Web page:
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Mild obesity linked to greater risk of severe COVID-19 infection

Individuals who are obese have an increased likelihood of developing severe COVID-19 infection, and this link has been observed in patients with only mild obesity, according to a new study from the European Society of Endocrinology.

The research shows that BMI over 30 is associated with a significantly higher risk of respiratory failure, admission to intensive care, and death among COVID-19 patients. 

The correlation between mild obesity and life-threatening COVID-19 infection was found regardless of age, gender, and other pre-existing health conditions.

Obesity is a global epidemic that is linked to a number of chronic illnesses including diabetes and heart disease. Since the start of the pandemic, several studies have identified obesity as a risk factor for the development of potentially fatal COVID-19 infection.

In the United States and the UK, the current guidelines for identifying individuals with a higher risk of severe COVID-19 are set at a BMI of 40 and above. The new study suggests that the risk is elevated with much lower BMI scores.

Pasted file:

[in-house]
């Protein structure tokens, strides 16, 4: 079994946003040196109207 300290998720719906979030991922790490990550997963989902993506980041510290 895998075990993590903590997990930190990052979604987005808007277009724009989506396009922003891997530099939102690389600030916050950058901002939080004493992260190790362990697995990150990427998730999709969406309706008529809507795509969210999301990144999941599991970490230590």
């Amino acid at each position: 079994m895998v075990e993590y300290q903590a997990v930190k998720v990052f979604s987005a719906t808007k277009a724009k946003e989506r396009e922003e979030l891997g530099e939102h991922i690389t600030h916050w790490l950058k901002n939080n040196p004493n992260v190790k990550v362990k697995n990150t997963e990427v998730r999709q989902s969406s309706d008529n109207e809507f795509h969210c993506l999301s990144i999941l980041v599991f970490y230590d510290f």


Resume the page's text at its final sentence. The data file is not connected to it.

A team of researchers led by Dr. Matteo Rottoli from the Alma Mater Studiorum University of Bologna analyzed the outcomes of almost 500 patients hospitalized with COVID-19. 

The study confirmed that obesity is a risk factor for severe infection, but also revealed that any BMI higher than 30 was associated with adverse outcomes.

“Our study showed that any grade of obesity is associated with severe COVID-19 illness and suggests that people with mild obesity should also be identified as a population at risk,” said Dr. Rottoli.

While the link between higher BMI and severe COVID-19 illness is strong, the underlying cause is not yet clear. Some of the potential mechanisms include: an impaired immune response to viral infections, alterations of lung function, and obesity-related chronic inflammatory states.

“Our hypothesis is that Sars-CoV-2 infection outcomes depend on the metabolic profile of patients and that obesity, interlaced with diabetes and metabolic syndrome are involved too,” said Dr. Rottoli.

“The BMI cut-off should be reassessed to ensure we identify everyone at higher risk of serious infection and to avoid underestimating the potential population impact of SARS-CoV-2 infection, particularly in Western countries with higher obesity rates.”

The study is published in the European Journal of Endocrinology.

By Chrissy Sexton, Staff Writer


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